When we think of Germany, that suddenly reminds us of Oktoberfest, beer, land of football champions, sausages and Angela Merkel. However, Germany is more than what we see on television or cinema. Germany offers many different opportunities for fun and unforgettable memories and is a worthwhile country to visit.
Here are our top 10 best cities that you should visit during your German trip. Germany is a tourist and visitor friendly country with it’s the public transportation and ease of access. You can easily manage to move around and check out the hot spots.
A lot of surprises await you here in terms of parks and forests areas, palaces and castles, historical monuments and museums, Christmas markets, buzzing nightlife, and the list is never-ending.
One suggestion for your visit is to make sure that you carry important SOS numbers and are also aware of major German holidays (so that they don’t unexpectedly ruin your plans). On Sundays, expect shops to be closed except pubs, cafes and restaurants.
So lets get started from the bottom of our list:-
This second largest Bavarian city was a popular base of Nazi era. It had earlier witnessed a lot of pre-war Nazi rallies and post-war Nuremberg trials. Now the city bustles with a lot of students and tourists crowd. It is renowned for its medieval architecture, the rebuilt Nuremberg Castle and the “Stone Towers” in Altstadt (old town). The main hot spot for photo sessions is the 14th century Fountain (Schöner Brunnen) at the main market (Hauptmarkt) and a Gothic Church nearby. Here don’t forget to enjoy their world famous Gingerbread.
9. Rugen and Sylt
The German islands of Rugen and Sylt are located near Baltic Sea and North sea respectively. Rugen and Sylt are the top travel sites among Germans for recreational purposes. These islands are famous for beautiful beaches, captivating landscapes and camping sites. You can also enjoy a perfect family afternoon at Rugen’s Hiddensee, an auto-less small island that is reachable via a short ferry.
Sadly, not many outsiders know about these islands including Usedom. This now gives us curiosity to explore these places.
Discover this city if you are truly an opera aficionado. It is near Nuremberg, so you can include this destination in your itinerary. It is less visited compared to other big cities, but its student population makes it a city of active nightlife. It also boasts impressive baroque and rococo architectures.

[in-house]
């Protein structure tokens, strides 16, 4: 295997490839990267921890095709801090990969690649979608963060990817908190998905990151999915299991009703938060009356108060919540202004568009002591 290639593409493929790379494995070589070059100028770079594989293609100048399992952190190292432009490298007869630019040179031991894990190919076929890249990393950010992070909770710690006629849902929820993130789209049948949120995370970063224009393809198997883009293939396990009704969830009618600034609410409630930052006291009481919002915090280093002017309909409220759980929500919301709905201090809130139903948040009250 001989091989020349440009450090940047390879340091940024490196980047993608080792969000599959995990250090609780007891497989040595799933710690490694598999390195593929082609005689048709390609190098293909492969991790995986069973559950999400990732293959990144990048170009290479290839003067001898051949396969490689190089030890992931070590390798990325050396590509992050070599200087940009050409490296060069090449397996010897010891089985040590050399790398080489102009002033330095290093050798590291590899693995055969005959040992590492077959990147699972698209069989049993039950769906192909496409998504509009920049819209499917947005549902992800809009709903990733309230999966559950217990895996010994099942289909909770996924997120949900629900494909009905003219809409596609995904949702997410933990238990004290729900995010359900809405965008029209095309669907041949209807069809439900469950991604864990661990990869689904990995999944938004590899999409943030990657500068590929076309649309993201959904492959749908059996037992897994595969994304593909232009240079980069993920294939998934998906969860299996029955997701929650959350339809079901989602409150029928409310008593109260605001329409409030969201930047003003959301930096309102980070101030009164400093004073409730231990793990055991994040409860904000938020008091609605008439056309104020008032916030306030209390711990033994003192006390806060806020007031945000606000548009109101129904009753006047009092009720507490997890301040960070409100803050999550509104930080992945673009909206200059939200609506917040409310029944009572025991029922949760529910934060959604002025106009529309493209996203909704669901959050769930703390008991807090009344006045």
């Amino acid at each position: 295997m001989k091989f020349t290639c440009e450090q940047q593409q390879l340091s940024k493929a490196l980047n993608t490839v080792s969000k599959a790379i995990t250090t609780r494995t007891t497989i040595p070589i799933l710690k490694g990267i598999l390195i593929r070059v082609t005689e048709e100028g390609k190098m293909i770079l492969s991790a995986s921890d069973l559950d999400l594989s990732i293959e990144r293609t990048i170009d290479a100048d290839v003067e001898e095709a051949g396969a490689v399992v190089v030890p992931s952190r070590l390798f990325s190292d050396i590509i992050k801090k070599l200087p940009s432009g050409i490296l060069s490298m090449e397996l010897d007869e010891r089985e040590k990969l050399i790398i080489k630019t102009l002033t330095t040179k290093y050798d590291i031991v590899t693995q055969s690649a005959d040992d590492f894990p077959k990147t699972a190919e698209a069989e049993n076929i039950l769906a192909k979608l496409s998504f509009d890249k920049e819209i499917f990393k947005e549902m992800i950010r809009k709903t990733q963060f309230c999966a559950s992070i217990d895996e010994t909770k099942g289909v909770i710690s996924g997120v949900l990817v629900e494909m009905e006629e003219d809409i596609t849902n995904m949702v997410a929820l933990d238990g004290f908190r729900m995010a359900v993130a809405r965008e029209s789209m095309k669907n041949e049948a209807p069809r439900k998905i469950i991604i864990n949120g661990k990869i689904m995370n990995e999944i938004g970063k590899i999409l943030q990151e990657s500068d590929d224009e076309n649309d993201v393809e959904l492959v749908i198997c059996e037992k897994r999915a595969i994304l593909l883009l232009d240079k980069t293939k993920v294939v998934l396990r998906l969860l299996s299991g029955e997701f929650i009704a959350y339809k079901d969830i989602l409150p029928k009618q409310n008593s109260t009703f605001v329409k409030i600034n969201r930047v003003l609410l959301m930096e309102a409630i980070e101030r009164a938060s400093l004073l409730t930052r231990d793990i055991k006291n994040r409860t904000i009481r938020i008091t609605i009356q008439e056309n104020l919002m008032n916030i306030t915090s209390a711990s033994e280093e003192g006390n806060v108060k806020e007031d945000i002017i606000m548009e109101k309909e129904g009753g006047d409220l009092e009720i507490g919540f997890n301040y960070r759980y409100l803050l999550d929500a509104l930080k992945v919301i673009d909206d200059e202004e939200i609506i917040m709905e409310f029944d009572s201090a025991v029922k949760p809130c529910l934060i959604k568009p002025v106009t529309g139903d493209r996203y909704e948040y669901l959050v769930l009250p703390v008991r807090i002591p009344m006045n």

Marvel at the majestic palaces of Bayreuth, for instance, the New Palace (Neues Schloss) and Old Palace (Altes Schloss) in Hermitage. The city celebrates plenty of festivals annually (including operas) and is a home to various museums. Check out the USP of Bayreuth by visiting Festspielhaus, Richard Wagner and Franz Liszt Museums. The freshly brewed Franconian beer at local Biergartens would surely delight you.
This place is certainly worthwhile to enjoy in daytime. It is filled with many lavish palaces, gardens (some are under UNESCO status), charming Russian and Dutch areas and many more. For history buffs, Potsdam is a paradise. Sites you should not miss during your trip are…
- Sanssouci Palace (designed after Versailles of Paris)
- Cecilienhof Palace- especially its Great Hall. It was here that Potsdam conference of 1945 was held. It still restores the original round table with many historic photos, flags and documents.
- Picturesque Russian area Alexandrowka and the Dutch Quarter
- Glienicke Bridge for the history buff who is interested in the Cold War
Get enchanted by the multiple picturesque views that this castle offers. The real fun would be its hiking areas. The visit will be little costly but its experience will pay off. You can get there easily with trains from Munich. Try exploring this castle in summers or autumn, otherwise you will find some areas being closed or wont see much in foggy and snowy weather.